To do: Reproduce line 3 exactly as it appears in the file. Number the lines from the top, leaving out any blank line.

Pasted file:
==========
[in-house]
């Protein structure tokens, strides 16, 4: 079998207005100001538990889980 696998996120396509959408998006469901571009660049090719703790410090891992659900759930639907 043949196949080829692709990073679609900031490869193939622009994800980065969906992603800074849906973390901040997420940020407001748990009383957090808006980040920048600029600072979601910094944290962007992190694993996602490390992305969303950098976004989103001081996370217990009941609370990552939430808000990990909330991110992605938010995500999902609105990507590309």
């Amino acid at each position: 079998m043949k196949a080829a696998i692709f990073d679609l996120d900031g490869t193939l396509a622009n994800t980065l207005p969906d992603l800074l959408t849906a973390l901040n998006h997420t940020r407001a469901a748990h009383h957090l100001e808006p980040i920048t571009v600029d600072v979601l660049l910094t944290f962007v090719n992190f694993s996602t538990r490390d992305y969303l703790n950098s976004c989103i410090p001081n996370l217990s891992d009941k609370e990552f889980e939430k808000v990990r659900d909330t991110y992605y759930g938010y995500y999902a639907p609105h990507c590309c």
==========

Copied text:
């Amino acid at each position: 079998m043949k196949a080829a696998i692709f990073d679609l996120d900031g490869t193939l396509a622009n994800t980065l207005p969906d992603l800074l959408t849906a973390l901040n998006h997420t940020r407001a469901a748990h009383h957090l100001e808006p980040i920048t571009v600029d600072v979601l660049l910094t944290f962007v090719n992190f694993s996602t538990r490390d992305y969303l703790n950098s976004c989103i410090p001081n996370l217990s891992d009941k609370e990552f889980e939430k808000v990990r659900d909330t991110y992605y759930g938010y995500y999902a639907p609105h990507c590309c």